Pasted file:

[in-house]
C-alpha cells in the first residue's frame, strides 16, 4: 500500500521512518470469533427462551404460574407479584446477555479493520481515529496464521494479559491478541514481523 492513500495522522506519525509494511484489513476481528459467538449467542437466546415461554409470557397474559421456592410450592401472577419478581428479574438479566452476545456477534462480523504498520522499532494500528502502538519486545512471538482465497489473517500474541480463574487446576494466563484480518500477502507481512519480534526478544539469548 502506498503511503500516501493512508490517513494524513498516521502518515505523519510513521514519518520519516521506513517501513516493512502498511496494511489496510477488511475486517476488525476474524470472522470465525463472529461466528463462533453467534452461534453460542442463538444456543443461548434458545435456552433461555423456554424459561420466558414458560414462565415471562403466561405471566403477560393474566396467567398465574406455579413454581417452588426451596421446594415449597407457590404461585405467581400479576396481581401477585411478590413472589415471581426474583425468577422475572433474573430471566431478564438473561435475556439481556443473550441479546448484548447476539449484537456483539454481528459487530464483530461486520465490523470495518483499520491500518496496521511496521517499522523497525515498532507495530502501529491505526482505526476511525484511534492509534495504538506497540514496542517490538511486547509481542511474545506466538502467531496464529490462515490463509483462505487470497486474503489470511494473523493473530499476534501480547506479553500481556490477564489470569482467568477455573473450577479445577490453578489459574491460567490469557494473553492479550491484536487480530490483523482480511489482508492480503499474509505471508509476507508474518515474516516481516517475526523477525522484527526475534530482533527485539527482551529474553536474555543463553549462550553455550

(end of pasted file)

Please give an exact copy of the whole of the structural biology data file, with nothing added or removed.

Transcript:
[in-house]
C-alpha cells in the first residue's frame, strides 16, 4: 500500500521512518470469533427462551404460574407479584446477555479493520481515529496464521494479559491478541514481523 492513500495522522506519525509494511484489513476481528459467538449467542437466546415461554409470557397474559421456592410450592401472577419478581428479574438479566452476545456477534462480523504498520522499532494500528502502538519486545512471538482465497489473517500474541480463574487446576494466563484480518500477502507481512519480534526478544539469548 502506498503511503500516501493512508490517513494524513498516521502518515505523519510513521514519518520519516521506513517501513516493512502498511496494511489496510477488511475486517476488525476474524470472522470465525463472529461466528463462533453467534452461534453460542442463538444456543443461548434458545435456552433461555423456554424459561420466558414458560414462565415471562403466561405471566403477560393474566396467567398465574406455579413454581417452588426451596421446594415449597407457590404461585405467581400479576396481581401477585411478590413472589415471581426474583425468577422475572433474573430471566431478564438473561435475556439481556443473550441479546448484548447476539449484537456483539454481528459487530464483530461486520465490523470495518483499520491500518496496521511496521517499522523497525515498532507495530502501529491505526482505526476511525484511534492509534495504538506497540514496542517490538511486547509481542511474545506466538502467531496464529490462515490463509483462505487470497486474503489470511494473523493473530499476534501480547506479553500481556490477564489470569482467568477455573473450577479445577490453578489459574491460567490469557494473553492479550491484536487480530490483523482480511489482508492480503499474509505471508509476507508474518515474516516481516517475526523477525522484527526475534530482533527485539527482551529474553536474555543463553549462550553455550